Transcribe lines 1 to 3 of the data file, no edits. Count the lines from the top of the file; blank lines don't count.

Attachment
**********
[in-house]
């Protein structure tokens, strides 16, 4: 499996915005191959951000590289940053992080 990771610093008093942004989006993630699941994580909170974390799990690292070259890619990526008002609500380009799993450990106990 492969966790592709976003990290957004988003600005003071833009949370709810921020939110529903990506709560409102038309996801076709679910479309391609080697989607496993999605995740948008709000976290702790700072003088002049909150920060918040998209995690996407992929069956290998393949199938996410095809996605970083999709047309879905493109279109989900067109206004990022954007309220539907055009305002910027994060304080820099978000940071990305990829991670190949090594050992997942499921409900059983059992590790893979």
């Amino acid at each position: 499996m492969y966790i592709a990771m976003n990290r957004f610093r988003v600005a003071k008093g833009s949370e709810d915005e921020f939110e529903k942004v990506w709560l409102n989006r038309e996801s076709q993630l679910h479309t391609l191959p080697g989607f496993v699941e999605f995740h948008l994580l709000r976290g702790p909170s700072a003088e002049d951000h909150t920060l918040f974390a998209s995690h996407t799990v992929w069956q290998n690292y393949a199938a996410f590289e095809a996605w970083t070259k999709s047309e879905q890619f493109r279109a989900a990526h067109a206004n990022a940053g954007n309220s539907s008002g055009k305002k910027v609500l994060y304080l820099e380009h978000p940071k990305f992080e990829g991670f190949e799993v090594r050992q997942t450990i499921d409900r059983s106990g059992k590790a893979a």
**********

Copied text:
[in-house]
């Protein structure tokens, strides 16, 4: 499996915005191959951000590289940053992080 990771610093008093942004989006993630699941994580909170974390799990690292070259890619990526008002609500380009799993450990106990 492969966790592709976003990290957004988003600005003071833009949370709810921020939110529903990506709560409102038309996801076709679910479309391609080697989607496993999605995740948008709000976290702790700072003088002049909150920060918040998209995690996407992929069956290998393949199938996410095809996605970083999709047309879905493109279109989900067109206004990022954007309220539907055009305002910027994060304080820099978000940071990305990829991670190949090594050992997942499921409900059983059992590790893979």
């Amino acid at each position: 499996m492969y966790i592709a990771m976003n990290r957004f610093r988003v600005a003071k008093g833009s949370e709810d915005e921020f939110e529903k942004v990506w709560l409102n989006r038309e996801s076709q993630l679910h479309t391609l191959p080697g989607f496993v699941e999605f995740h948008l994580l709000r976290g702790p909170s700072a003088e002049d951000h909150t920060l918040f974390a998209s995690h996407t799990v992929w069956q290998n690292y393949a199938a996410f590289e095809a996605w970083t070259k999709s047309e879905q890619f493109r279109a989900a990526h067109a206004n990022a940053g954007n309220s539907s008002g055009k305002k910027v609500l994060y304080l820099e380009h978000p940071k990305f992080e990829g991670f190949e799993v090594r050992q997942t450990i499921d409900r059983s106990g059992k590790a893979a």